BUSY night," Byron said, over the noise, when Brenda set his beer on the bar in front of him.
"For a weeknight," she agreed. "Hear you found that little deaf boy."
"Yup," he said, and raised the bottle in a mock toast.
Brenda gave the bar a pat. "On the house--excuse me," she said, and went to wait on somebody else. He watched her go, sorry, vaguely and not for the first time, that he wasn't the least bit in love with her. She reminded him pleasantly of a girl in Texas, almost fifteen years before.
"Hey, Doatze," Mike Connor called from down the bar.
Byron nodded back at him, and then at the other men with him, who raised hands or beers in greeting.
Most weeknights when Byron came in, he could stand at the bar and joke with Brenda for three beers and be interrupted only once or twice--the place stayed that quiet. But tonight, as if the tornado two days ago, or last night's search, had changed even the Rainbow, the place was so full he could hardly hear himself think.
Brenda went behind the bar again, uncapped a fresh beer, and set it in front of him. "It's on Frenchie," she said, pointing toward the back of the barroom.
"I'll be damned," Byron said, because Frenchie'd never bought anybody a beer, and that made Brenda laugh, so he said, "I better get out of here before chickens grow teeth."
"Oh, you," Brenda said, taking a little slap at his shoulder.
Then somebody called her. Byron caught Frenchie's eye, raised the second beer, and nodded his thanks.
Maybe it was that--thanking somebody he didn't like for something he didn't want--or maybe it was the noise in a place he preferred quiet, but he'd come for something else, and he didn't know what. He took another swallow and gave up. Next thing he knew he'd be feeling sorry for himself, and even as he thought that, he thought of Maude Nash and how she'd made fun of him the night before last in her kitchen. What a clean, surprising thing talking with her had been. And she didn't remind him at all of that old lost chance in Texas.
He pulled a dollar from his pocket and tucked it under his bottle. He hadn't planned on giving Brenda a blow-by-blow of the search, but there were a few things he'd have liked the chance to say, maybe just to hear how they sounded. And he sure didn't want to say them to Frenchie, or Mike, or any of the rest of them.
"'Night," he called to Brenda, and she looked up, surprised for a second. Then she waved, and he waved and left.
He had spent the day tuning his truck's engine, so when he turned the key, it started right up, and now he tried to take some satisfaction in that, sitting there, listening to how smooth it was. But even as he listened, he grew aware that he was paying attention to listening, not to the engine, so he pulled the truck around and headed back toward town. His own house, which he had built himself, of stone, and where he lived alone, was a mile in the other direction, but he wasn't ready for that much quiet just yet, and he wasn't sure what he did want.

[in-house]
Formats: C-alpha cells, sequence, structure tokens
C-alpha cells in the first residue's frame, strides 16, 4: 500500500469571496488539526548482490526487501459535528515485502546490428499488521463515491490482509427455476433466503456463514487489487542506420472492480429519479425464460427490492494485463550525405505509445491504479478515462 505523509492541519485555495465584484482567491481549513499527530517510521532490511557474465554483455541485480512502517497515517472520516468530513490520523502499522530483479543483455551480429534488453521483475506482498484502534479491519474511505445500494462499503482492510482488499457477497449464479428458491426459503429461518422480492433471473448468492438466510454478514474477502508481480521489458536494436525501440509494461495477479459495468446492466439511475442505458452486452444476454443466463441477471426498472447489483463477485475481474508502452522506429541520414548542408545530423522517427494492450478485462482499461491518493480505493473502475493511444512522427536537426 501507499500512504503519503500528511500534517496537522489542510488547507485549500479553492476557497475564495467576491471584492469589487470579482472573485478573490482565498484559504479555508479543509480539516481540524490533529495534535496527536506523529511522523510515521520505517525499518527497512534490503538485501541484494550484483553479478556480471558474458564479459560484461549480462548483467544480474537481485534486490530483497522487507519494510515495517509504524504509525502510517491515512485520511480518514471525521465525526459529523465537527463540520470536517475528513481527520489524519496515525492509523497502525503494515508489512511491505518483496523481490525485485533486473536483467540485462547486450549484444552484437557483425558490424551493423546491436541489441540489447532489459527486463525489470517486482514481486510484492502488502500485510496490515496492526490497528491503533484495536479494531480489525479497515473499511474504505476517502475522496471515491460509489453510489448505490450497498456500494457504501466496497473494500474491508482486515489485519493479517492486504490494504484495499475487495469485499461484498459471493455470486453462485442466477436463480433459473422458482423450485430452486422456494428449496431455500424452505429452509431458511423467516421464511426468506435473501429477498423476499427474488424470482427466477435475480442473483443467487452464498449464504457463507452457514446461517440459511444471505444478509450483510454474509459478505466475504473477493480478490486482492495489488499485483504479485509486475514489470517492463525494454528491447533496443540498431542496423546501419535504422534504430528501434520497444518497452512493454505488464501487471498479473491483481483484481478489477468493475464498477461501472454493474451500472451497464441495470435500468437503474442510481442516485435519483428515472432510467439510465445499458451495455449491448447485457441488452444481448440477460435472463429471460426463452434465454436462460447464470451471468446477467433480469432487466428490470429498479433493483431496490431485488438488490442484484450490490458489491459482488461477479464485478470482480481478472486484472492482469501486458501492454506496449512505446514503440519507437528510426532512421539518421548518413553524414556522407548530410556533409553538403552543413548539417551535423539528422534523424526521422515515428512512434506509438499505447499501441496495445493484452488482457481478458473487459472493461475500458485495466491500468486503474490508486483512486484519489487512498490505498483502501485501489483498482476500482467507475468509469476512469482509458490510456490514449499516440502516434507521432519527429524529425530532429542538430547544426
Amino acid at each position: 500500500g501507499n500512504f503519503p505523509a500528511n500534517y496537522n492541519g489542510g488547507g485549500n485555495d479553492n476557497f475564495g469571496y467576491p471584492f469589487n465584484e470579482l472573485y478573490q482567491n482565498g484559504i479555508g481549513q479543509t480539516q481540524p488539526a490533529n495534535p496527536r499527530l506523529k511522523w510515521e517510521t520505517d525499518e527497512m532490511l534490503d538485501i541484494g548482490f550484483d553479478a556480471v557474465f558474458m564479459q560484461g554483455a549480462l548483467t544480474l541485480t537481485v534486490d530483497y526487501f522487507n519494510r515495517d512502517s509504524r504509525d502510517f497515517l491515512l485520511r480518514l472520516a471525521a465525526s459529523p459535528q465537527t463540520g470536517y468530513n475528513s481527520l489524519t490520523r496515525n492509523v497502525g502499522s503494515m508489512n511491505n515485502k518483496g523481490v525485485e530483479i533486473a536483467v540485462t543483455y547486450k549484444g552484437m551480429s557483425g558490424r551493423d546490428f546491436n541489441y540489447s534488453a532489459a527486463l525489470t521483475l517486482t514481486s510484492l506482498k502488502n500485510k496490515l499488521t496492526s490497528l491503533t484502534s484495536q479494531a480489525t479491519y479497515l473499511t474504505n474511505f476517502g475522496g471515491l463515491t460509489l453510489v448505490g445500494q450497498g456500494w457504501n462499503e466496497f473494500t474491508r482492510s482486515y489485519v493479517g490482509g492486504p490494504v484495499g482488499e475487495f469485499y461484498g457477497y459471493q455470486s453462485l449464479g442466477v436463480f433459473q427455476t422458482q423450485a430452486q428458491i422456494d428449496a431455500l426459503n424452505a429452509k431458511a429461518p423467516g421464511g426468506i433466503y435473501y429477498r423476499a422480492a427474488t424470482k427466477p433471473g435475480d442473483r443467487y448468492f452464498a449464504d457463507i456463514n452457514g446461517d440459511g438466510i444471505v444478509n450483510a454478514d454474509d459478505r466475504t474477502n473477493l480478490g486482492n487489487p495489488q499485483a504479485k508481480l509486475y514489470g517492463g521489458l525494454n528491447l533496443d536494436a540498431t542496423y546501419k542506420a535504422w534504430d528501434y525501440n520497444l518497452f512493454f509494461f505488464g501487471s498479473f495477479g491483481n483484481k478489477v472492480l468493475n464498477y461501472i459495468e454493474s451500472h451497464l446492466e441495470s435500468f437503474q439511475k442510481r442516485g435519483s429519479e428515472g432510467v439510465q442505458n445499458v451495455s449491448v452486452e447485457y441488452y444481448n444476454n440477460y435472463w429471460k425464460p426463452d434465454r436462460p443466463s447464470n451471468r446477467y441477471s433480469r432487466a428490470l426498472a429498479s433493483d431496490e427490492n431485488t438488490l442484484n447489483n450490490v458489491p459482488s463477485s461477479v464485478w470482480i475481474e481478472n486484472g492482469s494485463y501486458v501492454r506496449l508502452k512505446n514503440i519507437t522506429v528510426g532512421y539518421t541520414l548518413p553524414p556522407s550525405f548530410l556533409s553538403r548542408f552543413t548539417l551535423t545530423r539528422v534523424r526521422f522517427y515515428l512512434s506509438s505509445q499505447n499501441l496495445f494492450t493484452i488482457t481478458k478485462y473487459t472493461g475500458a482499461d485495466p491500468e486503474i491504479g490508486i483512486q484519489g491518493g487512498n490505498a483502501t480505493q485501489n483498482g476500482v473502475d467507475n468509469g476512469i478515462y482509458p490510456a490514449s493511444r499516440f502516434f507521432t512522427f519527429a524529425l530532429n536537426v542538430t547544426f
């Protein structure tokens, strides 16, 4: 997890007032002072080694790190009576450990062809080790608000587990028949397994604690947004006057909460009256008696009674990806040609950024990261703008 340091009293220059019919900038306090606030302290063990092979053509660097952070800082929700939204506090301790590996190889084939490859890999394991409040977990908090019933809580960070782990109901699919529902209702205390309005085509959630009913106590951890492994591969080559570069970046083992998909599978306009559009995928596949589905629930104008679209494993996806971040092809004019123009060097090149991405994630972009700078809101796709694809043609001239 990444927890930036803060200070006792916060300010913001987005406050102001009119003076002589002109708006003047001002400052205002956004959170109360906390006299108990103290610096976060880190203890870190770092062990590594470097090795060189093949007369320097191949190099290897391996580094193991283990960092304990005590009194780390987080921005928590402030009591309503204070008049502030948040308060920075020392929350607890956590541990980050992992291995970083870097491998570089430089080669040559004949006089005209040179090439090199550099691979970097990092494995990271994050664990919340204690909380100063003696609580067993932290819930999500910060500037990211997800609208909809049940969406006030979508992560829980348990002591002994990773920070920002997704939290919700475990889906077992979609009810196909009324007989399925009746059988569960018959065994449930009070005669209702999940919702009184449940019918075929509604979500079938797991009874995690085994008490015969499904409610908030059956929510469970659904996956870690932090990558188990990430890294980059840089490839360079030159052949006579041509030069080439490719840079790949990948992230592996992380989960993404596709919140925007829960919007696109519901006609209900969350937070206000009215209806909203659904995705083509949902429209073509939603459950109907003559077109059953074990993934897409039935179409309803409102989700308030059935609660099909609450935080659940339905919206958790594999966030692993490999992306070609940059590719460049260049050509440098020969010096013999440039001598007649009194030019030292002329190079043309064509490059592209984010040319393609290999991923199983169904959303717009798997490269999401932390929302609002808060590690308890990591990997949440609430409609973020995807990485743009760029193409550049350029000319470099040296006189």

For a long minute at the four-way stop he considered turning down East Main and seeing if Maude was home. It was still early, maybe eight o'clock. The night of the tornado, night before last, she'd called him into her house to take shelter from the rain, bullied and bossed him into her kitchen, and sat there talking with him about nothing for hours. He'd known who she was for years, but this was the first time he'd talked to her, and when he left, she'd offered to lend him her umbrella. If he'd taken it--well, then he could have returned it, and she'd ask about the boy, and he could say this and that. And then? He remembered her strong, laughing face there in the candlelight in the middle of the night: the electricity out, she in her bathrobe and he in his socks. They'd talked and had a good time. No foolishness about Maude Nash, candlelight or not. He smiled. "Smart woman," he said aloud. She had a funny way of tilting her head when she was listening, and the candlelight had shown the white in her dark hair, had softened the small scar that split one eyebrow and made her look critical in the daylight.
All those requirements for romance had been satisfied, and what he'd felt, what they'd both felt, was simply comfortable. So he hadn't taken the umbrella, and he knew why, and she knew why. So he didn't have it to return, and that was that.
He turned east anyway, and saw that the lights were out in her house, and then he turned his truck around at the high school and drove past Nobel Aldrich's house, where Aldrich's car was in the driveway and the lights were on, upstairs and down. Man's got sense, Byron thought.
The night before, he and Nobel had been one of the search teams assigned to Clayborne Woods, the team that took the old logging road in, the team that found the boy and walked him out of the woods. Nobel had seen what Byron saw, and had had the sense to stay home tonight.